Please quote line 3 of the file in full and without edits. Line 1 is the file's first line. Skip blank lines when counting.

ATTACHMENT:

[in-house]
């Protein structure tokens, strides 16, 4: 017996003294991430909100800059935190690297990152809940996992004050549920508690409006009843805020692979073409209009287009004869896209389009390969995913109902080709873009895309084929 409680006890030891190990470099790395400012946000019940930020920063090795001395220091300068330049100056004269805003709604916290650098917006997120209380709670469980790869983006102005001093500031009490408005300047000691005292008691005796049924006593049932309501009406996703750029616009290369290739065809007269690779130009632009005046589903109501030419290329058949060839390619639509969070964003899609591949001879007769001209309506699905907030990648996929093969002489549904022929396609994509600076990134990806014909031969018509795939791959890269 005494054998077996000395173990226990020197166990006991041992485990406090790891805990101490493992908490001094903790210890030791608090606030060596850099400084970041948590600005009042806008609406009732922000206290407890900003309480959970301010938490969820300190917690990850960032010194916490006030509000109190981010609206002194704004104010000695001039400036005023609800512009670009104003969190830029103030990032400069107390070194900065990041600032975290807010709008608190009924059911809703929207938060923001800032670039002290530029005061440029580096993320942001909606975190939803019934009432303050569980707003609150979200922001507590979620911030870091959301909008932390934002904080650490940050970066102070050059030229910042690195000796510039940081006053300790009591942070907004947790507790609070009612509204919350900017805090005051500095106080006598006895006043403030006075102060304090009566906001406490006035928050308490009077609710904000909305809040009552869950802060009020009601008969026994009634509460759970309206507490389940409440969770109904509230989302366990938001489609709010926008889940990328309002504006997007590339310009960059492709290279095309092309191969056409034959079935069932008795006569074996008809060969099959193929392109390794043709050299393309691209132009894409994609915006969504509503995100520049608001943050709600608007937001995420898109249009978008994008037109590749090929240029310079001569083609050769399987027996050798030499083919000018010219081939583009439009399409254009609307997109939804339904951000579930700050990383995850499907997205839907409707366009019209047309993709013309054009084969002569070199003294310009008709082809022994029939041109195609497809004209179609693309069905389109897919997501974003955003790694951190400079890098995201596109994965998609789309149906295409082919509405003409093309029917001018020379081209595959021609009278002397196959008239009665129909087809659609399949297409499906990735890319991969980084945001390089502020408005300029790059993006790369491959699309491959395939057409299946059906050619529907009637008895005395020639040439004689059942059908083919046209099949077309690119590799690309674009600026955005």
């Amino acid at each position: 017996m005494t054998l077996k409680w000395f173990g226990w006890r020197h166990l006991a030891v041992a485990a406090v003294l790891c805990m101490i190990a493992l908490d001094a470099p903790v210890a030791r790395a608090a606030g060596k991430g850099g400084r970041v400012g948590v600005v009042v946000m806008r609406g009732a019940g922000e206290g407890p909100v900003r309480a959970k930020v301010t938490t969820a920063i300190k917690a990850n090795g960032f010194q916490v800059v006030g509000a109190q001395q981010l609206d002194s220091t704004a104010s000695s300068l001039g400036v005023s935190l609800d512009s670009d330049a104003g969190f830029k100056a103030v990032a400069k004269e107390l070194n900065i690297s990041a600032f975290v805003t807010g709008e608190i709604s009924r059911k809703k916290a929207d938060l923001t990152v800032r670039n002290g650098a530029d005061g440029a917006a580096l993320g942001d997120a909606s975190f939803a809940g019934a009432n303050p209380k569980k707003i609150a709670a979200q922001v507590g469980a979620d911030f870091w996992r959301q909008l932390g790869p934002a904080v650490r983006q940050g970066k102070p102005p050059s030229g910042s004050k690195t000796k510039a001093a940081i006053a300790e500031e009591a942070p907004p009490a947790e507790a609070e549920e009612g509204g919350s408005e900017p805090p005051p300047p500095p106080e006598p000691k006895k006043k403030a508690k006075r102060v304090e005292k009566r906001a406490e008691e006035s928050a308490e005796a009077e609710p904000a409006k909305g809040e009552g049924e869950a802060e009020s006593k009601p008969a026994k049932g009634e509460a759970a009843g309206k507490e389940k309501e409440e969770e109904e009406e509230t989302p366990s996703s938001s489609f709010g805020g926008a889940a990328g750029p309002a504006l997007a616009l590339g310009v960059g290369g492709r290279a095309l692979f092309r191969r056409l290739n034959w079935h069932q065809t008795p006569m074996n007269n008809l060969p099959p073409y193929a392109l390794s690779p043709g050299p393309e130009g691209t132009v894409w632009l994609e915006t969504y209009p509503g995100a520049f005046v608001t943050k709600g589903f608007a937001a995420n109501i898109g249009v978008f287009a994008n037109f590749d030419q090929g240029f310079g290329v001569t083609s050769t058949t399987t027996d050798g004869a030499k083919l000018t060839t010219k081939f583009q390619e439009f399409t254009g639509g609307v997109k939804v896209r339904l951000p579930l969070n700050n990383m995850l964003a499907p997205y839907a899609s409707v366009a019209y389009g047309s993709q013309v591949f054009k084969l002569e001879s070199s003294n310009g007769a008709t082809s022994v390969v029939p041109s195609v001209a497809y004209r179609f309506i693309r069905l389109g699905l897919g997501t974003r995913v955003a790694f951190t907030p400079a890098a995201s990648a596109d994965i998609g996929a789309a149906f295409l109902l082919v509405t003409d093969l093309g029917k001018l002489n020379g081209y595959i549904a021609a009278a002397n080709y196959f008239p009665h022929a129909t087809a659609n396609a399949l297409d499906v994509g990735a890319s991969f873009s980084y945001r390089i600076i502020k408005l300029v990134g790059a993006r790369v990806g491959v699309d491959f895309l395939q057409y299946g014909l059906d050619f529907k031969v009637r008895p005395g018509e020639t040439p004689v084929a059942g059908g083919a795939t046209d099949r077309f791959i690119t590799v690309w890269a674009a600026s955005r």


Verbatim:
């Amino acid at each position: 017996m005494t054998l077996k409680w000395f173990g226990w006890r020197h166990l006991a030891v041992a485990a406090v003294l790891c805990m101490i190990a493992l908490d001094a470099p903790v210890a030791r790395a608090a606030g060596k991430g850099g400084r970041v400012g948590v600005v009042v946000m806008r609406g009732a019940g922000e206290g407890p909100v900003r309480a959970k930020v301010t938490t969820a920063i300190k917690a990850n090795g960032f010194q916490v800059v006030g509000a109190q001395q981010l609206d002194s220091t704004a104010s000695s300068l001039g400036v005023s935190l609800d512009s670009d330049a104003g969190f830029k100056a103030v990032a400069k004269e107390l070194n900065i690297s990041a600032f975290v805003t807010g709008e608190i709604s009924r059911k809703k916290a929207d938060l923001t990152v800032r670039n002290g650098a530029d005061g440029a917006a580096l993320g942001d997120a909606s975190f939803a809940g019934a009432n303050p209380k569980k707003i609150a709670a979200q922001v507590g469980a979620d911030f870091w996992r959301q909008l932390g790869p934002a904080v650490r983006q940050g970066k102070p102005p050059s030229g910042s004050k690195t000796k510039a001093a940081i006053a300790e500031e009591a942070p907004p009490a947790e507790a609070e549920e009612g509204g919350s408005e900017p805090p005051p300047p500095p106080e006598p000691k006895k006043k403030a508690k006075r102060v304090e005292k009566r906001a406490e008691e006035s928050a308490e005796a009077e609710p904000a409006k909305g809040e009552g049924e869950a802060e009020s006593k009601p008969a026994k049932g009634e509460a759970a009843g309206k507490e389940k309501e409440e969770e109904e009406e509230t989302p366990s996703s938001s489609f709010g805020g926008a889940a990328g750029p309002a504006l997007a616009l590339g310009v960059g290369g492709r290279a095309l692979f092309r191969r056409l290739n034959w079935h069932q065809t008795p006569m074996n007269n008809l060969p099959p073409y193929a392109l390794s690779p043709g050299p393309e130009g691209t132009v894409w632009l994609e915006t969504y209009p509503g995100a520049f005046v608001t943050k709600g589903f608007a937001a995420n109501i898109g249009v978008f287009a994008n037109f590749d030419q090929g240029f310079g290329v001569t083609s050769t058949t399987t027996d050798g004869a030499k083919l000018t060839t010219k081939f583009q390619e439009f399409t254009g639509g609307v997109k939804v896209r339904l951000p579930l969070n700050n990383m995850l964003a499907p997205y839907a899609s409707v366009a019209y389009g047309s993709q013309v591949f054009k084969l002569e001879s070199s003294n310009g007769a008709t082809s022994v390969v029939p041109s195609v001209a497809y004209r179609f309506i693309r069905l389109g699905l897919g997501t974003r995913v955003a790694f951190t907030p400079a890098a995201s990648a596109d994965i998609g996929a789309a149906f295409l109902l082919v509405t003409d093969l093309g029917k001018l002489n020379g081209y595959i549904a021609a009278a002397n080709y196959f008239p009665h022929a129909t087809a659609n396609a399949l297409d499906v994509g990735a890319s991969f873009s980084y945001r390089i600076i502020k408005l300029v990134g790059a993006r790369v990806g491959v699309d491959f895309l395939q057409y299946g014909l059906d050619f529907k031969v009637r008895p005395g018509e020639t040439p004689v084929a059942g059908g083919a795939t046209d099949r077309f791959i690119t590799v690309w890269a674009a600026s955005r």